About the ID Scheme

Let's get this straight — it isn't just about identity cards. The government's identity scheme includes a huge database to keep tabs on everyone, a massive infrastructure to collect peoples' details, and a giant network of technology required to verify people against their cards and both of these against the database.

The card is just the tip of the iceberg.

The proposed National Identity Management System has multiple layers: The National Identity Register (NIR); individual checking and numbering of the population; making personal details into "registrable facts" to be disclosed and constantly updated; collection and checking of biometrics (e.g. fingerprints); the card itself (and other documents made equivalent to an ID card); a widespread scanner and computer terminal network connected to the central database; widespread use of compulsory identity "verification"; and data-sharing between organisations on an unprecedented scale.

We also brief MPs and peers of all parties on the details of the ID scheme and related legislation, which you will find linked below (all in PDF format).

Briefings on Identity Cards Bill in parliament, May 2005 — February 2006

Briefing for new MPs, May 2005
Detailed analysis of the reintroduced Bill, sent to MPs new to Parliament after the election. Refers to clauses within the Bill that went forward to Committee in July 2005. Subsequently, the bill has been amended.
House of Lords briefing October 2005
Supplementary briefing sent, in conjunction with our short paper outlining key concerns with the government's ID proposals, to all Peers in time for the second Second Reading on October 31st 2005.
Commons briefing October 2005
Summary briefing sent to all MPs in time for Report and Third Reading of the Identity Cards Bill on 18th October 2005, highlighting five key areas of concern. Separate briefings on individual amendments had also been provided throughout Committee Stage.
House of Lords briefing January 2006
Critical analysis of amendments arising from Committee Stage in the Lords, focussing mainly on those to do with Compulsion, Security and the Scope of Powers. Individual briefings had again been given during Committee Stage.
Commons briefing February 2006
Summary briefing on key amendments, fundamental questions remaining and public opinion — including a graph showing the drop in support and growing public opposition to ID cards, collated from all the major independent polls from 2004 to present. Sent to target MPs in time for vote.

Briefings on other Bills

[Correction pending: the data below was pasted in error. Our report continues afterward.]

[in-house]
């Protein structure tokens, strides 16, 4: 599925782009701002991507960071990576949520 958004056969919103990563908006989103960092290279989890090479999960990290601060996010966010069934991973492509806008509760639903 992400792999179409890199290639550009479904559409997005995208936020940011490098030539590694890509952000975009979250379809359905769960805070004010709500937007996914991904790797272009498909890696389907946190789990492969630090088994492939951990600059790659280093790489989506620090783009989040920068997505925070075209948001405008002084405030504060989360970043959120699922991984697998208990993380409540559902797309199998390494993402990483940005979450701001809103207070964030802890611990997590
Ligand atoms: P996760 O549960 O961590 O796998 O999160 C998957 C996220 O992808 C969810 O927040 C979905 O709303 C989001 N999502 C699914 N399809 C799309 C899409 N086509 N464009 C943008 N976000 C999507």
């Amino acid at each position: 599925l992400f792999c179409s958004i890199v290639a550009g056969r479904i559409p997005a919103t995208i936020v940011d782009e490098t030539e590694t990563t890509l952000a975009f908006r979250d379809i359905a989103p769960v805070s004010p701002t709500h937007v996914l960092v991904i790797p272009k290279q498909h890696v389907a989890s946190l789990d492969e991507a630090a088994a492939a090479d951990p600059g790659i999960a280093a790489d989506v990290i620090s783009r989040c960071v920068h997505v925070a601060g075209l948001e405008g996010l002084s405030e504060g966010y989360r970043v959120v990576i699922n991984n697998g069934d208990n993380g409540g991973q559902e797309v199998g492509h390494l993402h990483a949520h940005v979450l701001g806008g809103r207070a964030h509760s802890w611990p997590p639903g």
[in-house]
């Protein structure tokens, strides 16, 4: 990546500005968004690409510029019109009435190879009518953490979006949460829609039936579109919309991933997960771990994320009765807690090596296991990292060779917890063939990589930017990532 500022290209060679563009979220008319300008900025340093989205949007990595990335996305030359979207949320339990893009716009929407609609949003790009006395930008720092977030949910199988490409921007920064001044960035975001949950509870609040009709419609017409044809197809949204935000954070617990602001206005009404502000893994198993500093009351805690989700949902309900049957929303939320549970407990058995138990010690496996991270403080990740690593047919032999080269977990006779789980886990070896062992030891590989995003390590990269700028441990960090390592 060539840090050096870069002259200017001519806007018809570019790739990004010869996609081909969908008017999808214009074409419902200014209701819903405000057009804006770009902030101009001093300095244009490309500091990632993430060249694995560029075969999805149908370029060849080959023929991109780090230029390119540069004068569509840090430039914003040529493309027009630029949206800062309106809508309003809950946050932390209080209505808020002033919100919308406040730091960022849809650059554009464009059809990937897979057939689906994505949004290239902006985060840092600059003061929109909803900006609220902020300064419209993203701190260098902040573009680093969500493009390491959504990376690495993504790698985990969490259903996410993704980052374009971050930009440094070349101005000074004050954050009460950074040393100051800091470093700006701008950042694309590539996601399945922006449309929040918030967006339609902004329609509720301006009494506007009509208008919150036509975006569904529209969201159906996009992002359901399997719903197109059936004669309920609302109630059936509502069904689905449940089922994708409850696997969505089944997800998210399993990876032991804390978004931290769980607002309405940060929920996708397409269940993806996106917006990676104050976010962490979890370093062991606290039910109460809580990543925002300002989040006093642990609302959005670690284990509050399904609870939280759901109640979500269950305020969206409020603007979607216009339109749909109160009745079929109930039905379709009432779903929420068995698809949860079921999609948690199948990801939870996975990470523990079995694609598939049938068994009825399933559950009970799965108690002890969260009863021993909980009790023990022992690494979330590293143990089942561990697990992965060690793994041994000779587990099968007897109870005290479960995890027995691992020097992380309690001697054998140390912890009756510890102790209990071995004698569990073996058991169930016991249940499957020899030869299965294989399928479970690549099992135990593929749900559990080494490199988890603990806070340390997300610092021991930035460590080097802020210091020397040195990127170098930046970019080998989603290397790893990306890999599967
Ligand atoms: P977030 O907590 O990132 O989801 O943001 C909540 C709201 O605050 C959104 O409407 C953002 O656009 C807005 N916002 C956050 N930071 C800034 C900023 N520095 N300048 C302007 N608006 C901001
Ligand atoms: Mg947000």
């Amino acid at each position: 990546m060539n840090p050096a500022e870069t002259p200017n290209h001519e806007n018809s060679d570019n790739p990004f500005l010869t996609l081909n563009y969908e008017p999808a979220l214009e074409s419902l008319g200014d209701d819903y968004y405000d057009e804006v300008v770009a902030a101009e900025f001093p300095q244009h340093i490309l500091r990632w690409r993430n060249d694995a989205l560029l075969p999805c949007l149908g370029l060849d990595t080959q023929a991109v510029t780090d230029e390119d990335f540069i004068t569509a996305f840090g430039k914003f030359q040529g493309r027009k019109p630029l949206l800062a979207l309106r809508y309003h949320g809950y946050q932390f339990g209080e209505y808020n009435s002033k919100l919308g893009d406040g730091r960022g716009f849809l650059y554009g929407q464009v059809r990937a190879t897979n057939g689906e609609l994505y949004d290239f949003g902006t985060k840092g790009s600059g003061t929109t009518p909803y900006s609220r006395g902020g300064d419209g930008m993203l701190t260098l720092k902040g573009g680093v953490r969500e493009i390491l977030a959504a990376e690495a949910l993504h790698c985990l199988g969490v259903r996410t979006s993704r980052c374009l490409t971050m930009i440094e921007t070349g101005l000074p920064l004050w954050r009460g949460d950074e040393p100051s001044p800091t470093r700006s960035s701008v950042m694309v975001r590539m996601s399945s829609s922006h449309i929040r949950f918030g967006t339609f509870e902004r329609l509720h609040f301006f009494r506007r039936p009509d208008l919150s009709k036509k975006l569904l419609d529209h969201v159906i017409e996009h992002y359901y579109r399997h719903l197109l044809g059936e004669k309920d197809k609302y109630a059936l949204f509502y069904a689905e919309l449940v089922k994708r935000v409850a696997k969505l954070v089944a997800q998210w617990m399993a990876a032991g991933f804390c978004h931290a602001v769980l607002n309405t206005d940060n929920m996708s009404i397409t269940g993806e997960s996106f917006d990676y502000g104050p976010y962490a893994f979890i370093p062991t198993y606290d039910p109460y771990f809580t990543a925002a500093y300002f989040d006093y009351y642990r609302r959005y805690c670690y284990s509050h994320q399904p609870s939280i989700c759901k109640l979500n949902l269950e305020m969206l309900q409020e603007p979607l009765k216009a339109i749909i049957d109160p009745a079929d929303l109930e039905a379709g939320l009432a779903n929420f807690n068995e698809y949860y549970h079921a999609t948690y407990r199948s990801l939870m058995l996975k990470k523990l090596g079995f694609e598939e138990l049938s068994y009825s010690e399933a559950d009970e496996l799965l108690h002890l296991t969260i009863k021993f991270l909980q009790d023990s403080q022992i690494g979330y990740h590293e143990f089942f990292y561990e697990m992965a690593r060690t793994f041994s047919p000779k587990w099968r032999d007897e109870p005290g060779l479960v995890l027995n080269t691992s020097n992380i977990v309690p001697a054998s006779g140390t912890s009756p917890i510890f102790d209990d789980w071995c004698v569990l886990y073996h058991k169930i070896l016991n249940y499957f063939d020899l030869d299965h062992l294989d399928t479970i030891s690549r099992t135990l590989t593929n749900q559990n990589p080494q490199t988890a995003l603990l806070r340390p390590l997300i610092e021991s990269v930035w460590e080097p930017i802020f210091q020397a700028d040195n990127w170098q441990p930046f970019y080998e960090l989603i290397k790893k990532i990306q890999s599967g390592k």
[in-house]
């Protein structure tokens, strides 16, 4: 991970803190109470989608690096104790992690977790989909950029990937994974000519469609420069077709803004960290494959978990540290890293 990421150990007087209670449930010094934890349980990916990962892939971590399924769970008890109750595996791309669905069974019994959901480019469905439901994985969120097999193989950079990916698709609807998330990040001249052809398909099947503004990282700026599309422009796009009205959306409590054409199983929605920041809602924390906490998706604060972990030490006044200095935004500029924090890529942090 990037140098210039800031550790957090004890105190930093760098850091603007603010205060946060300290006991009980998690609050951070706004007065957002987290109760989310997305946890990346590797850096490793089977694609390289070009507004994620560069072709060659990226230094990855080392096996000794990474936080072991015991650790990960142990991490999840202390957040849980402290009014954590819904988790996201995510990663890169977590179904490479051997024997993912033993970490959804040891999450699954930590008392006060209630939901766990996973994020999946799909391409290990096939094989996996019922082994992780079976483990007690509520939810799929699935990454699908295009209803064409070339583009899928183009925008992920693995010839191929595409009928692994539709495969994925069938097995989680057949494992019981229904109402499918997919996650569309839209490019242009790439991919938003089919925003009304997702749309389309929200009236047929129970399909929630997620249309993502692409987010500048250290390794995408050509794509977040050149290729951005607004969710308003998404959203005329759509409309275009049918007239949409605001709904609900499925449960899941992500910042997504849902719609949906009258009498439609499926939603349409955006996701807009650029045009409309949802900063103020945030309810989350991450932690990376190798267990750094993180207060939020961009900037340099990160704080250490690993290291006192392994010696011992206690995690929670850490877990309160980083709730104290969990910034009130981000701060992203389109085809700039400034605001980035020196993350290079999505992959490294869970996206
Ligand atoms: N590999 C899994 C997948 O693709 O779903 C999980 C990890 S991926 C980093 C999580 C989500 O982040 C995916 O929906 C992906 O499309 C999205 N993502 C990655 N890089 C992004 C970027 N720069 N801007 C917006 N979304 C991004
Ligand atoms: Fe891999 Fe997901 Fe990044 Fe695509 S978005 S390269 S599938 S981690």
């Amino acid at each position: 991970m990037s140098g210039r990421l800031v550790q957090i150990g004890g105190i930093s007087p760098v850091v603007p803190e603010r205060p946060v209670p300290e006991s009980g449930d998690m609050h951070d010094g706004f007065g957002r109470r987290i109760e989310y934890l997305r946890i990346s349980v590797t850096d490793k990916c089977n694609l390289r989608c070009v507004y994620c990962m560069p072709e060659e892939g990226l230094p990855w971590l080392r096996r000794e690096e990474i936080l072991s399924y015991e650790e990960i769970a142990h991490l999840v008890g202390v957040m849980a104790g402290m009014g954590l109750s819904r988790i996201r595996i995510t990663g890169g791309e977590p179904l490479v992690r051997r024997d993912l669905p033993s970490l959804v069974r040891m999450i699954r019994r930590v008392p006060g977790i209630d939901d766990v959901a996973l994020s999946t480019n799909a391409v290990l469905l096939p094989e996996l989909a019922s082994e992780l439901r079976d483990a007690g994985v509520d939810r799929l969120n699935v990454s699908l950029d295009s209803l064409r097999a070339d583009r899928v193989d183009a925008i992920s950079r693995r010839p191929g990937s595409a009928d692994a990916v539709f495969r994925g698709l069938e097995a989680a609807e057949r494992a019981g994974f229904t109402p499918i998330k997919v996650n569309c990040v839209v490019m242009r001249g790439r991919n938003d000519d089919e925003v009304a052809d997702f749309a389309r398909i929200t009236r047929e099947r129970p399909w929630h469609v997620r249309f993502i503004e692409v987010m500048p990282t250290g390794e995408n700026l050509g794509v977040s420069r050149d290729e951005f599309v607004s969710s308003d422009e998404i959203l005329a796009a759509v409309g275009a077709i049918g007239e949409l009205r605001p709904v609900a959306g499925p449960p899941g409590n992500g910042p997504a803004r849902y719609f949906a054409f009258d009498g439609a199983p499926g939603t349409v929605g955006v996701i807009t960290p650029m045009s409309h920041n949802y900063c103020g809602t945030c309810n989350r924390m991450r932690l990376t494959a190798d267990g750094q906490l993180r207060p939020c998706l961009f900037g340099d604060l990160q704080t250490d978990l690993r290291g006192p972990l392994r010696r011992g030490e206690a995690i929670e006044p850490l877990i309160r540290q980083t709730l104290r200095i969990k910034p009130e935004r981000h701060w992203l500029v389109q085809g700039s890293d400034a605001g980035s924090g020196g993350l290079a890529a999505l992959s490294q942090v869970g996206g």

Briefing on Serious Crime Bill for Lords Second Reading, February 2007
Summary briefing, focussed on the broad data-sharing and data-mining/matching aspects of the Bill. This is clearly an ID scheme-enabling Bill, which includes such horrors as the effective abolition of data protection in respect of certain 'official uses' of data.
Briefing on UK Borders Bill for Commons Second Reading, February 2007
Summary briefing on what is quite evidently another ID scheme and data-sharing Bill. Specific concerns include: weakened rule of law and increased official discretion; damage to privacy and confidentiality; economic and reputational damage to the UK; and the deliberate hiding of ID scheme costs in other departments' budgets.
Briefing on Draft (Partial) Immigration and Citizenship Bill for JCHR, October 2008
Submission to the Joint Committee on Human Rights on a partial Bill that leaves out clauses on data-sharing and biometrics, but which is drafted so broadly as to affect ALL residents of the UK, including British citizens. Specific concerns include: effective compulsion to carry official ID (ID card or passport); compulsory reporting of all hotel registrations; requirement to provide official ID in order to gain employment.
Briefing on Coroners and Justice Bill for Commons Second Reading, January 2009
Summary briefing on data sharing clauses in a Bill ostensibly about reform of the inquest system. Of overriding concern is the creation of a fast-track regulatory procedure to sweep away data protection, human-rights considerations, confidentiality, legal privilege, and ultra vires when they would stand in the way of any use, acquisition or dissemination of information in pursuit of departmental policy.
Briefing on Identity Documents Bill for Commons Second Reading, June 2010
Summary briefing on the Bill intended to repeal the Identity Cards Act 2006. The Bill as originally drafted actually broadens some of the already over-broad offences created by the 2006 Act and reintroduces some of the deeply flawed official conceptions of 'identity' inherent in the National Identity Scheme. The Bill does nothing to address 'ID cards for foreign nationals' — actually Biometric Residence permits — which are issued under the UK Borders Act 2007.

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